Insights on aging and exceptional longevity from longitudinal data: novel findings from the Framingham Heart Study.
Age trajectories of physiological indices contain important information about aging-related changes in the human organism and therefore may help us understand human longevity. The goal of this study is to investigate whether shapes of such trajectories earlier in life affect the residual life span distribution. We used longitudinal limited access data from seven physiological indices and life spans of respective individuals collected in the Framingham Heart Study (FHS). These include: diastolic blood pressure (DBP), pulse pressure (PP), body mass index (BMI), serum cholesterol (SCH), blood glucose (BG), hematocrit (HC), and pulse rate (PR). We developed a method for assigning individuals to groups of potentially long-lived (PLL) and potentially medium-lived (PML) groups using age trajectories of physiological indices at the age interval between 40 and 60 years. The analysis shows that the longevity of individuals who survived to age of 65 depends on the behavior of the physiological indices between 40 and 60 years of age.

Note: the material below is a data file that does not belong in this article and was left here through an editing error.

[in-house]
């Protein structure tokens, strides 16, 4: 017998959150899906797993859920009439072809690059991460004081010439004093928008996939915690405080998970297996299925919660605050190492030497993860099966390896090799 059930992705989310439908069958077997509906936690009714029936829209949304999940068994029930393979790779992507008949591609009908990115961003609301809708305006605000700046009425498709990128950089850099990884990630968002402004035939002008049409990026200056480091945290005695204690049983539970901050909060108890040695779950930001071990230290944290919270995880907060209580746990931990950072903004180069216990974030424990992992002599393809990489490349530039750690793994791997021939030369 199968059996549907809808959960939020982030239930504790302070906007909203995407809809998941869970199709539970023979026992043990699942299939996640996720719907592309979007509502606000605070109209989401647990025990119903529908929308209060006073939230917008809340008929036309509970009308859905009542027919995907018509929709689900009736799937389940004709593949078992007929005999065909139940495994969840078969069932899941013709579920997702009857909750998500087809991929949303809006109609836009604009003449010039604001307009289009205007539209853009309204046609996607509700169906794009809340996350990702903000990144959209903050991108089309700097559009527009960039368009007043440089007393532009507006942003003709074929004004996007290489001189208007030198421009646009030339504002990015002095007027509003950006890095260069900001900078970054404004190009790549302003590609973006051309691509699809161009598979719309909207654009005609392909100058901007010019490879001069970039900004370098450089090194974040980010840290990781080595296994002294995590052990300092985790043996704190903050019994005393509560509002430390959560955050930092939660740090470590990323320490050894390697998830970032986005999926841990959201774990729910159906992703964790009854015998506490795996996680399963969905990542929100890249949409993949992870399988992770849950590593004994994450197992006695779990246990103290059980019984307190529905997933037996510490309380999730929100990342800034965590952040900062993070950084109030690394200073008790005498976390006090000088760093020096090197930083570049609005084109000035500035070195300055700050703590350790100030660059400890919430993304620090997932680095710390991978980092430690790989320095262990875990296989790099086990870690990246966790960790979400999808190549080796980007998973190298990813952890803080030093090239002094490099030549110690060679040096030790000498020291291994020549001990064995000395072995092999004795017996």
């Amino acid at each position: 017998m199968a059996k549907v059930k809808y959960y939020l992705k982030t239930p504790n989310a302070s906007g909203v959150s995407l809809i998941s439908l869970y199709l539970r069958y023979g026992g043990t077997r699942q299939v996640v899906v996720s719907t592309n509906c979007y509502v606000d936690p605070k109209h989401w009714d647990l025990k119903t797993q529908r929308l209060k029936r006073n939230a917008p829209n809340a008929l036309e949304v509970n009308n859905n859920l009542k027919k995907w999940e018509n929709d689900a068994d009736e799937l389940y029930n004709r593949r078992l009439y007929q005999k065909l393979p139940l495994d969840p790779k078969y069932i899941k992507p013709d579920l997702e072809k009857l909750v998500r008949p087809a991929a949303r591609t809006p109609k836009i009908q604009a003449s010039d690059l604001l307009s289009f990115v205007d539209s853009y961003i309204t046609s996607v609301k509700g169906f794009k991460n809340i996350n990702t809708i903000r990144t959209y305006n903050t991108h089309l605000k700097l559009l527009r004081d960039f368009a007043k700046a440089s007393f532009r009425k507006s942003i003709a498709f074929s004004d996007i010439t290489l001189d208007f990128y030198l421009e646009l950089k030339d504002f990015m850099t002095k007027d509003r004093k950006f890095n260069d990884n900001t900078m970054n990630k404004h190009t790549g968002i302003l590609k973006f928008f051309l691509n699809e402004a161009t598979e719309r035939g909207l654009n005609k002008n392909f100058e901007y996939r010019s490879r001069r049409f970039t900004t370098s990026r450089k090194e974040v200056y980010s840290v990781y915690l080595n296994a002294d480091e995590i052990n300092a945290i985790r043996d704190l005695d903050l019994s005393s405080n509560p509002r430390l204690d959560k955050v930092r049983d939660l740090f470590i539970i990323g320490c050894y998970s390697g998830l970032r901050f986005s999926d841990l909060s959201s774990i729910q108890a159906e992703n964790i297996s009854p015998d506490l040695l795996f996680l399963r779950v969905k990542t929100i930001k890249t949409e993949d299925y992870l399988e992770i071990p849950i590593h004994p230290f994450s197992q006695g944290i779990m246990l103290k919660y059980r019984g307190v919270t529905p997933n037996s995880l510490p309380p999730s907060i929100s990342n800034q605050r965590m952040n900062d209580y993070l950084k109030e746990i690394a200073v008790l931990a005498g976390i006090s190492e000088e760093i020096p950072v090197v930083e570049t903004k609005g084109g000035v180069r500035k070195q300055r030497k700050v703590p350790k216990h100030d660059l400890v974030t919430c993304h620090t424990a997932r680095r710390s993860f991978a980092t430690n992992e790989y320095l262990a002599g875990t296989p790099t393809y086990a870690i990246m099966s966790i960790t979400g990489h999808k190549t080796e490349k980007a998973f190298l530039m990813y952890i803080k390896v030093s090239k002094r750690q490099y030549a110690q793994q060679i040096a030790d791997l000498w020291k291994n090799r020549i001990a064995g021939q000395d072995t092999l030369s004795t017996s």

Yashin, AI; Akushevich, IV; Arbeev, KG; Akushevich, L; Ukraintseva, SV; Kulminski, A
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